In the Jewish ethical tradition, medical interventions to promote health and healing are an unmitigated good. The high esteem for scientific knowledge and inquiry that one finds in Jewish sources contradicts the notion that there is an inherent conflict between religion and science. The embrace of medical science is an expression of the high value placed on life and health in Jewish teachings.
Jewish ethical teachings establish limits so that science and medicine are pursued and applied in ways that promote good and not harm. In the not so distant past, terrible cruelty was inflicted in the name of science in Nazi "experiments" on Jewish victims and in the Tuskegee syphilis study in the United States. The field of bioethics is dedicated to ensuring that medical research and treatment are pursued in ways that are ethical.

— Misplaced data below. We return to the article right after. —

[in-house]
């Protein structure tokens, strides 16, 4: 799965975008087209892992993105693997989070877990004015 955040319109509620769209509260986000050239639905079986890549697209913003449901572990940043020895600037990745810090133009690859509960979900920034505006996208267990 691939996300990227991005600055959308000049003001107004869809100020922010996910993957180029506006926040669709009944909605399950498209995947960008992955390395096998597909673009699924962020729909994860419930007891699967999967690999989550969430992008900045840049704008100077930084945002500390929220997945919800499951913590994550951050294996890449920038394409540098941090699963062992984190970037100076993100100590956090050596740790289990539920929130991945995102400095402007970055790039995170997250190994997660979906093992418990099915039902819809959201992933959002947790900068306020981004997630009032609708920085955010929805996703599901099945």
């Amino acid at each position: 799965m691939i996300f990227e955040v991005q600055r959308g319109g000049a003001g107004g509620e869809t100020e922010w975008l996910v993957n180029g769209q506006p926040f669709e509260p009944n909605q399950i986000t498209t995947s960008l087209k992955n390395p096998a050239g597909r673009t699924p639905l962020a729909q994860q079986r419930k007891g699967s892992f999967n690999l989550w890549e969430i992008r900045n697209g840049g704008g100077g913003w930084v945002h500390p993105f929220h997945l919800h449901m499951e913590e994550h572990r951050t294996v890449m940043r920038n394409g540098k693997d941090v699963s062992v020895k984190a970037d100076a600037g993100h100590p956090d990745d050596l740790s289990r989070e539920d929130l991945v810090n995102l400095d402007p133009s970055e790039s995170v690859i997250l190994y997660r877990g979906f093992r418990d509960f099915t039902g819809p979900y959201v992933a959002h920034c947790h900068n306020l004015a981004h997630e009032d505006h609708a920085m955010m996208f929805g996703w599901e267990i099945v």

How can Jewish teachings from the past help us apply current scientific knowledge to the urgent problems we face today?
The Value of Expertise
This passage of the Mishnah enumerates diverse cases in which concerns of life and health override religious laws because of the imperative of Pikuakh Nefesh, to safeguard life. But who decides what qualifies?
- What are the various situations in which religious laws are suspended? What do these various case have in common? How are they different from each other?
- When are experts called and when is their expertise most valuable? Can you account for why these particular circumstances are identified? When is outside expertise most important?